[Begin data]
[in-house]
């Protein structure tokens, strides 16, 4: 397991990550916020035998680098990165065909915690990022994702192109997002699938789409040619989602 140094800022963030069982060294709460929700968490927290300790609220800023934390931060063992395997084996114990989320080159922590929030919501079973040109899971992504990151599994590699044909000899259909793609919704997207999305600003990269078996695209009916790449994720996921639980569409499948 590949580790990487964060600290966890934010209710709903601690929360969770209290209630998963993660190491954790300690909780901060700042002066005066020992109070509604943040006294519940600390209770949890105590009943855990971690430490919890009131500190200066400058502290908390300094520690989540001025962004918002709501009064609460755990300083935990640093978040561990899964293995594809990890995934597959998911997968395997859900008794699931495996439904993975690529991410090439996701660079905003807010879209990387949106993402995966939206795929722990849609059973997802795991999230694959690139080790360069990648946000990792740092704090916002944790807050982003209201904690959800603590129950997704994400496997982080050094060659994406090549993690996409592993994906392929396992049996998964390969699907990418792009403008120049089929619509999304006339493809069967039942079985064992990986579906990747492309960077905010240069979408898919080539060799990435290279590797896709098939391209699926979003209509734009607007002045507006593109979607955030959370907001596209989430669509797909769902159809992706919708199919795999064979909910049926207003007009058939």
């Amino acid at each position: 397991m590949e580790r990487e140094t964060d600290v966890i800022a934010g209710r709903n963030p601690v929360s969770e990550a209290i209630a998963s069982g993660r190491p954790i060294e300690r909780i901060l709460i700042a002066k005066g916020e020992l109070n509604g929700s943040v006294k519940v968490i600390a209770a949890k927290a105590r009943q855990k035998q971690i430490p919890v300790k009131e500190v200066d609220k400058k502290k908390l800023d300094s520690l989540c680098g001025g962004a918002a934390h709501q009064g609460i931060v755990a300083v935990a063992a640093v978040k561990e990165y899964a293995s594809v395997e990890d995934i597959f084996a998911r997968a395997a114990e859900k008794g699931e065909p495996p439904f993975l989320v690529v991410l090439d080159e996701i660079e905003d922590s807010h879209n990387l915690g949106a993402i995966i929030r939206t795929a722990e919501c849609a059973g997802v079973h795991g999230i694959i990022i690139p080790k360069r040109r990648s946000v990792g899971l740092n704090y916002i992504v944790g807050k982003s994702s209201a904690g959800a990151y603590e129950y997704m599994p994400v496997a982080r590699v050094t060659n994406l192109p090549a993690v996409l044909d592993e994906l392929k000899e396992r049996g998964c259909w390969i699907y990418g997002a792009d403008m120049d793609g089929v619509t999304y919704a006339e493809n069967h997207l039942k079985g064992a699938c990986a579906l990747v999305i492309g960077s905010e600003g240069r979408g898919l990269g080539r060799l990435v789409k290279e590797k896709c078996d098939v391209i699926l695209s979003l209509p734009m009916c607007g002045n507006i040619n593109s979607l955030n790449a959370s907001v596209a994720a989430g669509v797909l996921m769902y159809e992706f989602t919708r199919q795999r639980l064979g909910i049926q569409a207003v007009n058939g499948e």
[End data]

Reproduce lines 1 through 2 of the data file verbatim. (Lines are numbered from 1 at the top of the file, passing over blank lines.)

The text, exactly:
[in-house]
């Protein structure tokens, strides 16, 4: 397991990550916020035998680098990165065909915690990022994702192109997002699938789409040619989602 140094800022963030069982060294709460929700968490927290300790609220800023934390931060063992395997084996114990989320080159922590929030919501079973040109899971992504990151599994590699044909000899259909793609919704997207999305600003990269078996695209009916790449994720996921639980569409499948 590949580790990487964060600290966890934010209710709903601690929360969770209290209630998963993660190491954790300690909780901060700042002066005066020992109070509604943040006294519940600390209770949890105590009943855990971690430490919890009131500190200066400058502290908390300094520690989540001025962004918002709501009064609460755990300083935990640093978040561990899964293995594809990890995934597959998911997968395997859900008794699931495996439904993975690529991410090439996701660079905003807010879209990387949106993402995966939206795929722990849609059973997802795991999230694959690139080790360069990648946000990792740092704090916002944790807050982003209201904690959800603590129950997704994400496997982080050094060659994406090549993690996409592993994906392929396992049996998964390969699907990418792009403008120049089929619509999304006339493809069967039942079985064992990986579906990747492309960077905010240069979408898919080539060799990435290279590797896709098939391209699926979003209509734009607007002045507006593109979607955030959370907001596209989430669509797909769902159809992706919708199919795999064979909910049926207003007009058939």